Microsoft Management Console (MMC) hosts administrative tools that you can use to administer networks, computers, services and other system components. These tools are provided as plug-ins. Some of the common ones are Active Directory Users and Computers, DNS and Eventvwr.
Windows ships around 36 of these plug-ins. Because they’re extensible, other plug-ins exist within other Microsoft products, and you can create your own plug-ins should you wish.
The challenge with the MMC-hosted tools is that the binary is always called MMC, which makes it difficult to deduce what the user was actually doing. Were they legitimately administering users? Or were they tinkering with adsiedit?
Just recording the process will not help here, because the process will always be reported as “mmc.exe” irrespective of which plug-in was launched.
LogRhythm’s File Integrity Monitoring captures a variety of information about files being accessed. This includes the file name and path, the process responsible for the file access and the user account that initiated the action.
By virtue of our structured data approach, you can take all this information and create an AI Engine rule that will alert you when unauthorized users launch specific MMC plug-ins.
First, you would create a policy to monitor the folder that contains the plug-ins. In this case, you are only interested in read access to .mcs files (the default extension for MMC plug-ins).
The Active Directory Admin Tools are typically found on DCs, plus any hosts where the admin pack has been installed. Local Windows admin tools also use the MMC framework, so depending on what it is you want to monitor, you may or may not wish to apply this policy to all of the hosts in your network.
Now, you can create the AI Engine rule. In this example, I am simply looking for unauthorized use of dsa.msc—the plug-in for Active Directory Users and Computers. The process name is “mmc.exe,” and the classification is Access Success.
In this example, I have created a list of users in my environment that are allowed to run the Admin Tools that I have added as an exclude filter in this case. This is handy, because you wouldn’t want to be alerted when previously validated users are accessing the tool.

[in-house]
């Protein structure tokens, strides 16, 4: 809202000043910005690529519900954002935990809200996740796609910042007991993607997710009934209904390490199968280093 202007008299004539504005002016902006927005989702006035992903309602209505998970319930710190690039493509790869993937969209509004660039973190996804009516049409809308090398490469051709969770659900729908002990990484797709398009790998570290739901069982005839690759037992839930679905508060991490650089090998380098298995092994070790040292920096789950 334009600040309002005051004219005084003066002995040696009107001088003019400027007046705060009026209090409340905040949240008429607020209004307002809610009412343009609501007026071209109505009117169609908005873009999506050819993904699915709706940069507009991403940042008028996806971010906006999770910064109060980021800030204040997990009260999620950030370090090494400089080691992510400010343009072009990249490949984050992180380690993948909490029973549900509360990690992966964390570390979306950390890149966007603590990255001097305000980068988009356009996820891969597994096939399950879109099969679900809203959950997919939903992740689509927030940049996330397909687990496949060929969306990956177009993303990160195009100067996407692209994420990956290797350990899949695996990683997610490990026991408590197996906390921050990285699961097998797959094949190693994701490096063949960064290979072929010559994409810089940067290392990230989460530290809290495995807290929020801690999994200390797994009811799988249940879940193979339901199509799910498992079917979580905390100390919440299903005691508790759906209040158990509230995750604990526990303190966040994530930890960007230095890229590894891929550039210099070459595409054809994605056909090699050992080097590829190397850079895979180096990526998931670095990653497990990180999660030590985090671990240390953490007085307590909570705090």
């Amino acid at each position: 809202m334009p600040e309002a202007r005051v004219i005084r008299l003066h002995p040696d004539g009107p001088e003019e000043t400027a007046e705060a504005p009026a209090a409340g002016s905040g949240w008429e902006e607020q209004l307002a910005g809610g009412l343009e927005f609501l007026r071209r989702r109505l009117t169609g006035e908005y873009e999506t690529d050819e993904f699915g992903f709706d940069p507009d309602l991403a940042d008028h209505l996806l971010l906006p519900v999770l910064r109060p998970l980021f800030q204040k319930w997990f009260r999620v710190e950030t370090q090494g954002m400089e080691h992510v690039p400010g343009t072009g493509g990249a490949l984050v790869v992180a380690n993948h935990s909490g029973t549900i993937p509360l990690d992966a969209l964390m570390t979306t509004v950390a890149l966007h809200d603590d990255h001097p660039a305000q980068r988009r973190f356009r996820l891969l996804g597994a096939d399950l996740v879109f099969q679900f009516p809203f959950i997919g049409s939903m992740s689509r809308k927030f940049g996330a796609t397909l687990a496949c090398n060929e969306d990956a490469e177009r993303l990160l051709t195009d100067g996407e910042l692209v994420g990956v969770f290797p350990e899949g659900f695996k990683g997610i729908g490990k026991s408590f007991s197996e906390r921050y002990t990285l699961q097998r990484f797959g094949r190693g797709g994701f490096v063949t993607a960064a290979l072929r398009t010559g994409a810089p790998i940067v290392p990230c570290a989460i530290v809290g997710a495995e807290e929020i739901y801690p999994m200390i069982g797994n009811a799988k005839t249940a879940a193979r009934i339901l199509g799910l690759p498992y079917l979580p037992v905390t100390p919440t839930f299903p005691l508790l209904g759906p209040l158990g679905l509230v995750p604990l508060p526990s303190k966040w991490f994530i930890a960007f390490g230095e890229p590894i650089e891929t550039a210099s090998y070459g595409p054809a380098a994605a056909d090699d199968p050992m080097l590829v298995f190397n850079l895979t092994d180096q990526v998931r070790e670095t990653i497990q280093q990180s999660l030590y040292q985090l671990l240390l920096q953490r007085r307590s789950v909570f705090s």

This particular list should not be dynamic, because in this scenario, you don’t want all of your admins to be administering the AD—you just want to have a small subset of admins whose role is to administer the Active Directory contents.
When the alarm is triggered, you get a nice summary with all of the relevant information on the inspector tab.
In this case, I was only interested in Active Directory Users and Computers (dsa.msc). However, this rule could easily be cloned to monitor each type of MMC plug-in individually just by changing the “Object Name” field.
You could also edit it to include a list of all the plug-ins where the admins are allowed to perform all functions. Alternatively, the plug-ins could be placed into logical groupings for each Administrator role in a larger organization. Other Microsoft tools also have MMC plug-ins available (e.g., Microsoft Exchange), so this might typically be another Administrator role.
This AI Engine rule could also be used purely for reporting purposes, rather than alerting in real time. This might be an option if you are more interested in auditing after an event.
LogRhythm’s File Integrity Monitor and AI Engine work well together to give you an extra level of insight into what is really happening in your environment.
Here is a full list of standard Windows plug-ins shipped with 2008R2 AD with the plug-in file names for your reference:
|Plug-In Name||Full Name|
|dsa||Active Directory Users and Computers|
|Servermanager||Server Manager or Right Click Manage Computer|
|Domain||Active Directory Domains and Trust|
|Dssite||Active Directory Sites and Services|
|Gpmc||Group Policy Management|
|Secpol||Local Security Policy|
|Storagemgmt||Share and Storage Management|
|WF||Windows Firewall with Advanced Security|
|Wbadmin||Windows Server Backup|